RoadTest: Microchip Multimedia Expansion Board
Evaluation Type: Evaluation Boards
Did you receive all parts the manufacturer stated would be included in the package?: True
What other parts do you consider comparable to this product?: I've been working with the mbed platform and some Atmel processors lately, so I will compare features for each.
What were the biggest problems encountered?: The biggest problems are finding the documentation on the Microchip website for the particular task needed to be done.
I'm going to start this now and edit as I work through the various functions on the multimedia board.
The board itself is layed out nicely. The connectors are all at the edges, so the entire assembly can be mounted in a box if needed.
The PIC32 ethernet starter kit plugged right into the board and extends out the bottom of the multimedia board LCD display so the USB and RJ connectors are easy to get at. There was even a hole and a nylon bolt already on the multimedia board to secure the PIC32 board to. If you mount the assembly in a box, however, getting at the switches and seeing the LEDs may be difficult. It looks like solder pads for a SMB ant. connector may be available for the WiFi also.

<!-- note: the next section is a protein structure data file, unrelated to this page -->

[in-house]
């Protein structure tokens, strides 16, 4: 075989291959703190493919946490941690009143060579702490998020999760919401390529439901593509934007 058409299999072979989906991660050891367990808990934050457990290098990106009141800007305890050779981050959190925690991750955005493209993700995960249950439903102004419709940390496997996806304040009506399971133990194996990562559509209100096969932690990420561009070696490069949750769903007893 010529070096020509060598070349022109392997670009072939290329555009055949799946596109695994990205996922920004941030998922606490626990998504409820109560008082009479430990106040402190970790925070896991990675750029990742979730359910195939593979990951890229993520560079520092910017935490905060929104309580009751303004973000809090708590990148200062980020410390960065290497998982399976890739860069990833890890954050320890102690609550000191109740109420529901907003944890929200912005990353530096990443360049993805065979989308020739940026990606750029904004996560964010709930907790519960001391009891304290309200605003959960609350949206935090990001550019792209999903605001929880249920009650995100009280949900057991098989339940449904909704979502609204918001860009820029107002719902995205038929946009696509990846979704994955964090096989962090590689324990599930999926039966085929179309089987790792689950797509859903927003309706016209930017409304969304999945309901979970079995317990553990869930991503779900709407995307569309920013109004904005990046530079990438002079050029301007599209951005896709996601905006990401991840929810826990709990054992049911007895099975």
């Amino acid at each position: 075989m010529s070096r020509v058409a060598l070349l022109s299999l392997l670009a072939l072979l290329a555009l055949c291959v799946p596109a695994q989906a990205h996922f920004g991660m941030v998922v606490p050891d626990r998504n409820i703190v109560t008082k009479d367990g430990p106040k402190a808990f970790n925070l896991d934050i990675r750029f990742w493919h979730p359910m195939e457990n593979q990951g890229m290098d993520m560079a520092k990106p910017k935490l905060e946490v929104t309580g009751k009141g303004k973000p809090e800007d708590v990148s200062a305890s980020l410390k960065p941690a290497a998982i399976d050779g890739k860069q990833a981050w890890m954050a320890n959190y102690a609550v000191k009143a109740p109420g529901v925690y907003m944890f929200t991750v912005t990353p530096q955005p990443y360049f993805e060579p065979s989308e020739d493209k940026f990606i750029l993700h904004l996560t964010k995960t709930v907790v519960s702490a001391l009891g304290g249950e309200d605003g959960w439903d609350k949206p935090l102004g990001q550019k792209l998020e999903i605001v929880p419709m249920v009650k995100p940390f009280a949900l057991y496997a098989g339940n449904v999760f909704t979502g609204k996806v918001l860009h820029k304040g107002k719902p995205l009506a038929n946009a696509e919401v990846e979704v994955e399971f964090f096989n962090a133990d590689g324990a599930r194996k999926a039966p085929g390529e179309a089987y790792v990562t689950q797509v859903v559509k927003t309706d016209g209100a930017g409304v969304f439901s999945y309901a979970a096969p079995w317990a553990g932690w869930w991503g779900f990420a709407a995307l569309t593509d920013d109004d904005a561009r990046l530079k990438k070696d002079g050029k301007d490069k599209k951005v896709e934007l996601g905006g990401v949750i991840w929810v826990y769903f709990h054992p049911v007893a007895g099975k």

The connector for the PIC32 starter kit is not a common hobby connector. Someplace like SparkFun needs to design an adaptor breakout board for this one. I had to remove two rubber sticky pads on the starter kit for the two boards to assemble correctly.
Here's the Wifi pcb antenna and the SMB connector pads.
No software and minimal printed data comes in the package. The user is required to find all the required documentation, drivers, and software/examples on the Microchip website. Here's where the fun starts.
Be prepared to spend several hours downloading and installing software for a clean install on a new machine. I installed MPLAB IDE v8.66, MPLAB C32 v1_12a compiler toolchain, Microchip application libraries v2010_10_19, the Graphics display designer V22.214.171.124, and downloaded a few dozen examples, library install notes, data sheets, and application notes/help files.
After installing all this and plugging the two boards together, I connected the board to the PC (running Window7). The correct USB device driver didn't get installed, so I had to search around the documents to find out where the correct driver was located and re-install it. After about an hour, I had the joystick demo loaded and running successfully.
I managed to make a new screen for the LCD using the Graphics Display Designer tool and replace the screen on the joystick demo. The colors are nice and sharp, they look better than this picture makes them out to be.
I found that a cell phone charger makes a good temporary 5VDC power supply to power the boards from the USB port.
** Update 4/6/2011 **
I tried to run the TCPIP WiFi Demo, and got the following error:
"Executing: "C:\Program Files\Microchip\MPLAB C32 Suite\bin\pic32-gcc.exe" -mprocessor=32MX795F512L -x c -c "MainDemo.c" -o"Objects - TCPIP WiFi Demo App-C32\MainDemo.o" -MMD -MF"Objects - TCPIP WiFi Demo App-C32\MainDemo.d" -I"." -I".\Microchip\Include" -I"..\Board Support Package" -D__DEBUG -D__MPLAB_DEBUGGER_PIC32MXSK=1 -g -DPIC32_STARTER_KIT -Wall
In file included from ./Microchip/Include/TCPIP Stack/TCPIP.h:284,
./Microchip/Include/TCPIP Stack/Helpers.h:64: error: conflicting types for 'ultoa'